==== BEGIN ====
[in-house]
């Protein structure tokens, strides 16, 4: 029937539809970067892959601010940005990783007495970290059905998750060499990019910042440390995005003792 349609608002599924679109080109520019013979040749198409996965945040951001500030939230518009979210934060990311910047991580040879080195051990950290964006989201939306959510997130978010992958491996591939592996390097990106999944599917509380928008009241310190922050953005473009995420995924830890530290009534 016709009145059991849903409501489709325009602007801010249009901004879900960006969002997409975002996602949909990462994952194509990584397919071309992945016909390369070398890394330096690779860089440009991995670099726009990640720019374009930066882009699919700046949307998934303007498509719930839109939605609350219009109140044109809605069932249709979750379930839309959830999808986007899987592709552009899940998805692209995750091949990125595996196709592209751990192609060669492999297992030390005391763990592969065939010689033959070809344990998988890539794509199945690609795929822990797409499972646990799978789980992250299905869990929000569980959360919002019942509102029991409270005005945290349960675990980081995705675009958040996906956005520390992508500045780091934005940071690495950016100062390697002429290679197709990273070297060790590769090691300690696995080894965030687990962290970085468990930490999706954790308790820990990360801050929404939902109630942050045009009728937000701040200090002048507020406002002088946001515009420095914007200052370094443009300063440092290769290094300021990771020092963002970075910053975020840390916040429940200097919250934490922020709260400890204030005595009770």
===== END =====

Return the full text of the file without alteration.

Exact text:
[in-house]
């Protein structure tokens, strides 16, 4: 029937539809970067892959601010940005990783007495970290059905998750060499990019910042440390995005003792 349609608002599924679109080109520019013979040749198409996965945040951001500030939230518009979210934060990311910047991580040879080195051990950290964006989201939306959510997130978010992958491996591939592996390097990106999944599917509380928008009241310190922050953005473009995420995924830890530290009534 016709009145059991849903409501489709325009602007801010249009901004879900960006969002997409975002996602949909990462994952194509990584397919071309992945016909390369070398890394330096690779860089440009991995670099726009990640720019374009930066882009699919700046949307998934303007498509719930839109939605609350219009109140044109809605069932249709979750379930839309959830999808986007899987592709552009899940998805692209995750091949990125595996196709592209751990192609060669492999297992030390005391763990592969065939010689033959070809344990998988890539794509199945690609795929822990797409499972646990799978789980992250299905869990929000569980959360919002019942509102029991409270005005945290349960675990980081995705675009958040996906956005520390992508500045780091934005940071690495950016100062390697002429290679197709990273070297060790590769090691300690696995080894965030687990962290970085468990930490999706954790308790820990990360801050929404939902109630942050045009009728937000701040200090002048507020406002002088946001515009420095914007200052370094443009300063440092290769290094300021990771020092963002970075910053975020840390916040429940200097919250934490922020709260400890204030005595009770």